• Japan has set a more ambitious goal under the Paris treaty of a 40% cut in carbon emissions by 2030 and being carbon neutral by 2050.
  • One third of Antarctica's ice shelves could collapse if there is 4°C of warming.
  • Beach Sweeps coordinated by Clean Ocean Action have been finding lots of discarded PPE in addition to the trash that they normally collect. Plastic makes up 72% of trash collected during cleanups.

Friday, April 02, 2021

Loose Feathers #795

Greater Sage-Grouse / Photo by Tom Koerner/USFWS

Birds and birding news

Science and nature blogging

Biodiversity and conservation

  • A new report named tropical forests like those in Brazil, Indonesia, Madagascar and Colombia as the most likely to host the 80% of species that have not been described.
  • Native oaks are the best trees for supporting wildlife, from insects to birds to mammals, so people should plant more of them instead of ornamental trees.
  • Kelp forests are collapsing off the coast of California since they have been hit by a combination of marine heat waves and a boom in purple sea urchins that make it impossible for the forest to regenerate.
  • Loss of forests continued at a high level in 2020. The loss of 4.2 million hectares of primary tropical forests is especially concerning since it released 2.64 billion tons of carbon into the atmosphere.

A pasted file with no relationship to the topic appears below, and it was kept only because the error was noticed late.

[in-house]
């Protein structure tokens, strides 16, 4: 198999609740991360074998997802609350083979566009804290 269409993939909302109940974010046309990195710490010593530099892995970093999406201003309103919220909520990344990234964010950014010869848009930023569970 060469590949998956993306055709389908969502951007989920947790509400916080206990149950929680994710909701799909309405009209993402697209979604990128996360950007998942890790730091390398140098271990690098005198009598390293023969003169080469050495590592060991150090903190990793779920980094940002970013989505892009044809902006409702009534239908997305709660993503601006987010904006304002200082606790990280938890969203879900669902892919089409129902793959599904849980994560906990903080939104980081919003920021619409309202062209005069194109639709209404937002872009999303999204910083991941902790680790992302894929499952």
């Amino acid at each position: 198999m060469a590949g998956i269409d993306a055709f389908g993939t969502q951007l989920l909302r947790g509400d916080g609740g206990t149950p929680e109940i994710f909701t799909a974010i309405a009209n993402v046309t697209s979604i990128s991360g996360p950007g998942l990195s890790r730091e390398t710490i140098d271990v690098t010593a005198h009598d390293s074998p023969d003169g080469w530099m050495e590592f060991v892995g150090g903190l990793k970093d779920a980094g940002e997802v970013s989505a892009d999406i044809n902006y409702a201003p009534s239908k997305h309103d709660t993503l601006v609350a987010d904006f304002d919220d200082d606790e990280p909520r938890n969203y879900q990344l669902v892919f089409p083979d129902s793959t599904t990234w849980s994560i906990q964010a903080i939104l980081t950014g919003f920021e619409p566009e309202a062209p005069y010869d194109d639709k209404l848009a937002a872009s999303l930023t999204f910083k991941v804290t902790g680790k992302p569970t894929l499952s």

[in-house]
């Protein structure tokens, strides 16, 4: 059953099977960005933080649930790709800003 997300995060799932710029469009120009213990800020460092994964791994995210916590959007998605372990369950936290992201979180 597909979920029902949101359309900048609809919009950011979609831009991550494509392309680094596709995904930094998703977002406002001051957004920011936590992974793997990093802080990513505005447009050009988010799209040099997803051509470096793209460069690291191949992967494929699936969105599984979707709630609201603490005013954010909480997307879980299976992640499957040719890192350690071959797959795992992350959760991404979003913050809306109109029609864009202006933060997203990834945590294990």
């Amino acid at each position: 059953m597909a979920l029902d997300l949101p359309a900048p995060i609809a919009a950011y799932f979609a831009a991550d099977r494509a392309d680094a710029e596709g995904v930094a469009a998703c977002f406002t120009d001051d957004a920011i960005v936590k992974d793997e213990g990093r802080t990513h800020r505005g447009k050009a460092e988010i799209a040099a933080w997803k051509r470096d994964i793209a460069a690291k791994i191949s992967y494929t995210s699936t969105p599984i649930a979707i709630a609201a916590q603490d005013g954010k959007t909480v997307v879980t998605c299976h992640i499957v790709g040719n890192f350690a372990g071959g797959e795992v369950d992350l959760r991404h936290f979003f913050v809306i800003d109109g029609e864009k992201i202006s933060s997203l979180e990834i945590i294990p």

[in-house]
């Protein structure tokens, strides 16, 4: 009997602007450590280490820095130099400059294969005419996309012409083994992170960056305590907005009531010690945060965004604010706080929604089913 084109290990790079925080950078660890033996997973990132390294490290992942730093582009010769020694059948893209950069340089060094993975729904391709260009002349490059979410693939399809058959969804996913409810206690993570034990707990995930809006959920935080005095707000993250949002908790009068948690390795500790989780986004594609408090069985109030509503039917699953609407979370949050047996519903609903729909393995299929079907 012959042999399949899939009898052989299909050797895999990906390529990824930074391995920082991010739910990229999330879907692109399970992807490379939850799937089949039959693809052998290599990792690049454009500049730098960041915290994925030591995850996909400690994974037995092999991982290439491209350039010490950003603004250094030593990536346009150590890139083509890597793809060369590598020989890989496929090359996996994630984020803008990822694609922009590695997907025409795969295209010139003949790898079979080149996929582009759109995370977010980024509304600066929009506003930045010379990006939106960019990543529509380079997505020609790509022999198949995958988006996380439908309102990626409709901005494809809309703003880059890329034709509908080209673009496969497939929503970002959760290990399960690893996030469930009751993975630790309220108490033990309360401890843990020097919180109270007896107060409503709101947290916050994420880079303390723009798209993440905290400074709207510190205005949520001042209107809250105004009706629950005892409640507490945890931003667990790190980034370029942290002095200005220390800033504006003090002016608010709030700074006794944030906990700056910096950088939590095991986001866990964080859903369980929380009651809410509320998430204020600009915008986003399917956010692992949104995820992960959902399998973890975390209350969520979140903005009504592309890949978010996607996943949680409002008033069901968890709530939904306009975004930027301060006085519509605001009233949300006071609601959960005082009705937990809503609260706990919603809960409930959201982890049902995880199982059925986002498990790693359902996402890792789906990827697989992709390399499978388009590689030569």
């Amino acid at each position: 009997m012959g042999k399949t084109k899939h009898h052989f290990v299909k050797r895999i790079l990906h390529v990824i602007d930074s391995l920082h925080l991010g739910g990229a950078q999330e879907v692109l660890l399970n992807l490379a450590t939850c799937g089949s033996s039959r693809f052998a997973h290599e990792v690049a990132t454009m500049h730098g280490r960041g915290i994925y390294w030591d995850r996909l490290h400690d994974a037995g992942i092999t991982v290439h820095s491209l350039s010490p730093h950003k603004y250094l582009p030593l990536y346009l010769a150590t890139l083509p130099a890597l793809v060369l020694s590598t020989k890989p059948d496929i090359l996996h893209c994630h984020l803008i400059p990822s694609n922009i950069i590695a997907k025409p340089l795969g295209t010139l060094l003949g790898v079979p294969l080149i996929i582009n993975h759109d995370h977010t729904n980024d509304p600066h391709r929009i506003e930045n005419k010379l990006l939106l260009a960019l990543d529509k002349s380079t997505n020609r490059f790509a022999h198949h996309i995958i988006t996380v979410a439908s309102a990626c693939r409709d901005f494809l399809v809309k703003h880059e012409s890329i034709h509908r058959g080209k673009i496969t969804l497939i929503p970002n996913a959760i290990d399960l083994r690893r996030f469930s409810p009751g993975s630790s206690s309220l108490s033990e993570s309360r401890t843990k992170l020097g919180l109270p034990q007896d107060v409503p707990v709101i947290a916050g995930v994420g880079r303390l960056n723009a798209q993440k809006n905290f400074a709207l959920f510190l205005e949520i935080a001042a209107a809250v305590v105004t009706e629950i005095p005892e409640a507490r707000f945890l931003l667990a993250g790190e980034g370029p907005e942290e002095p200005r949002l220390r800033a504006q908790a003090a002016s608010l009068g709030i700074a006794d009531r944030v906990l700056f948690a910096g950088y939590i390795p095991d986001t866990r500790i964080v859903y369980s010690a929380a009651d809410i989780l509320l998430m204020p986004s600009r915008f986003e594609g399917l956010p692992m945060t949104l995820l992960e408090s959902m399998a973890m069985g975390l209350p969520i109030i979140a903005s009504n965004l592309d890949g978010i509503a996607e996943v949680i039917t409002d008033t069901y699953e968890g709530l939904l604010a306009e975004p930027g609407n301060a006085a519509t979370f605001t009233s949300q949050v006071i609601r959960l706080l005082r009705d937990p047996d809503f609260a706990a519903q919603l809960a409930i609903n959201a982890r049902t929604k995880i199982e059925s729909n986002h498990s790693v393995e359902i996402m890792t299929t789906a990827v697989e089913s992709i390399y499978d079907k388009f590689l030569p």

• Fireflies are in decline, and many species have been studied so little that their status is unknown. Major causes include light pollution, loss of habitat, and poor water quality.
  • Grizzly Bears often appear on hiking trails because they prefer a gradient and pace similar to those of humans.
  • The Center for Biological Diversity petitioned BLM to protect the last remaining habitat for Tiehm’s Buckwheat from a proposed lithium mine.
  • An interview with the person who runs the @PicPedant account describes how to spot fake or misleading wildlife images (some of which may involve animal abuse).
  • Here are some tips on how to identify and kill invasive Spotted Lanternflies.

Climate change and environmental politics

  • Pledges of net-zero emissions may not be that effective when calculating and offsetting emissions are voluntary and if there is not enough capacity to meet the demand for offsets. 
  • Offset programs like the Trillion Trees initiative are also problematic when rainforests are turning into savannas in response to climate change.
  • This year Kyoto had its earliest peak cherry bloom on record on March 26. Even though the previous record was set in 1409, the peak bloom date had been relatively stable until the past hundred years when they have steadily gotten earlier.
  • The oil industry has a long history of supporting white supremacy, from segregating workplaces to racist violence. The discriminatory models from the US were then replicated in other countries.
  • The Biden administration is planning a major expansion of offshore wind energy along the Atlantic Coast.